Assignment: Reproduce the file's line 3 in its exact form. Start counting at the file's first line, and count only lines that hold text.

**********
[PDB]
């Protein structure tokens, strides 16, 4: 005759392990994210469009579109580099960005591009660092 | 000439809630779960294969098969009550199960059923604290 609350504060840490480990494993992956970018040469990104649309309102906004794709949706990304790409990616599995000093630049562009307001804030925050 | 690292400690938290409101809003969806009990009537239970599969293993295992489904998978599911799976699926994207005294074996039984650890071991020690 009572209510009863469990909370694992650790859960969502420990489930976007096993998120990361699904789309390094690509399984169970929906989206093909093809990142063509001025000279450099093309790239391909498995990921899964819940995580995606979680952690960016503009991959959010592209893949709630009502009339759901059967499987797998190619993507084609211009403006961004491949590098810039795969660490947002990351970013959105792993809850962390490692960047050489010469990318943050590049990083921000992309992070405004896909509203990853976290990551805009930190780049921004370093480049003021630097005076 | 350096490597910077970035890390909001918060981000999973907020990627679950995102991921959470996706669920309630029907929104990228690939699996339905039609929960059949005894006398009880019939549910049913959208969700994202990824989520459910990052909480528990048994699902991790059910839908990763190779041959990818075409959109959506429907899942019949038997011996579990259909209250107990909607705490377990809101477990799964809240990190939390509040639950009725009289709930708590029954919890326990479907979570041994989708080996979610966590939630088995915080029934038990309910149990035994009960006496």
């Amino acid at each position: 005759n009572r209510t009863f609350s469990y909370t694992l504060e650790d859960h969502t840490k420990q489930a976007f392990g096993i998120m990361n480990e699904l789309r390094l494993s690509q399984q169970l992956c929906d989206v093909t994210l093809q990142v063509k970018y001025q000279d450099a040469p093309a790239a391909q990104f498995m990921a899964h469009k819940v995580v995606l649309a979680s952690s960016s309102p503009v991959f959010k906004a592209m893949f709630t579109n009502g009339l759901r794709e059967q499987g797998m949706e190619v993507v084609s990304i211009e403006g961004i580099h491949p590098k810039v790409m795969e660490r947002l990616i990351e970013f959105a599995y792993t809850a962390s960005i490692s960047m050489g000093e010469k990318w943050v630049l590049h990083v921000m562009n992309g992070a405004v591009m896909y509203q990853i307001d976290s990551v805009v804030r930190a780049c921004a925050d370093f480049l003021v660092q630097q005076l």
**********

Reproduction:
């Amino acid at each position: 005759n009572r209510t009863f609350s469990y909370t694992l504060e650790d859960h969502t840490k420990q489930a976007f392990g096993i998120m990361n480990e699904l789309r390094l494993s690509q399984q169970l992956c929906d989206v093909t994210l093809q990142v063509k970018y001025q000279d450099a040469p093309a790239a391909q990104f498995m990921a899964h469009k819940v995580v995606l649309a979680s952690s960016s309102p503009v991959f959010k906004a592209m893949f709630t579109n009502g009339l759901r794709e059967q499987g797998m949706e190619v993507v084609s990304i211009e403006g961004i580099h491949p590098k810039v790409m795969e660490r947002l990616i990351e970013f959105a599995y792993t809850a962390s960005i490692s960047m050489g000093e010469k990318w943050v630049l590049h990083v921000m562009n992309g992070a405004v591009m896909y509203q990853i307001d976290s990551v805009v804030r930190a780049c921004a925050d370093f480049l003021v660092q630097q005076l």